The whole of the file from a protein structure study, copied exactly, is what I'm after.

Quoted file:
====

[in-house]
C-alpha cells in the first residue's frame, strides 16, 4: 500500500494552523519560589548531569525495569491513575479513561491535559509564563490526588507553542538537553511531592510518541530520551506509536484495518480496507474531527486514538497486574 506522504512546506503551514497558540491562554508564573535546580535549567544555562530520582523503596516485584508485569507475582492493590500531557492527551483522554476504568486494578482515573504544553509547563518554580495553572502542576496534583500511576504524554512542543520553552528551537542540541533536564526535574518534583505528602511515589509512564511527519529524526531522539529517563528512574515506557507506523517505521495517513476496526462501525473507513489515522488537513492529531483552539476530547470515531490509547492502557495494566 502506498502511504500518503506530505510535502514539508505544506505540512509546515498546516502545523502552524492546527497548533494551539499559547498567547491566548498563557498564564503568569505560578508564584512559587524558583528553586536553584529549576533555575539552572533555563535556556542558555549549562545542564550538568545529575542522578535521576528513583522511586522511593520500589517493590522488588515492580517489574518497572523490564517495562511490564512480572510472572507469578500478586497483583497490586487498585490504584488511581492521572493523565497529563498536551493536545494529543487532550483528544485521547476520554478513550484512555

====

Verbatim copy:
[in-house]
C-alpha cells in the first residue's frame, strides 16, 4: 500500500494552523519560589548531569525495569491513575479513561491535559509564563490526588507553542538537553511531592510518541530520551506509536484495518480496507474531527486514538497486574 506522504512546506503551514497558540491562554508564573535546580535549567544555562530520582523503596516485584508485569507475582492493590500531557492527551483522554476504568486494578482515573504544553509547563518554580495553572502542576496534583500511576504524554512542543520553552528551537542540541533536564526535574518534583505528602511515589509512564511527519529524526531522539529517563528512574515506557507506523517505521495517513476496526462501525473507513489515522488537513492529531483552539476530547470515531490509547492502557495494566 502506498502511504500518503506530505510535502514539508505544506505540512509546515498546516502545523502552524492546527497548533494551539499559547498567547491566548498563557498564564503568569505560578508564584512559587524558583528553586536553584529549576533555575539552572533555563535556556542558555549549562545542564550538568545529575542522578535521576528513583522511586522511593520500589517493590522488588515492580517489574518497572523490564517495562511490564512480572510472572507469578500478586497483583497490586487498585490504584488511581492521572493523565497529563498536551493536545494529543487532550483528544485521547476520554478513550484512555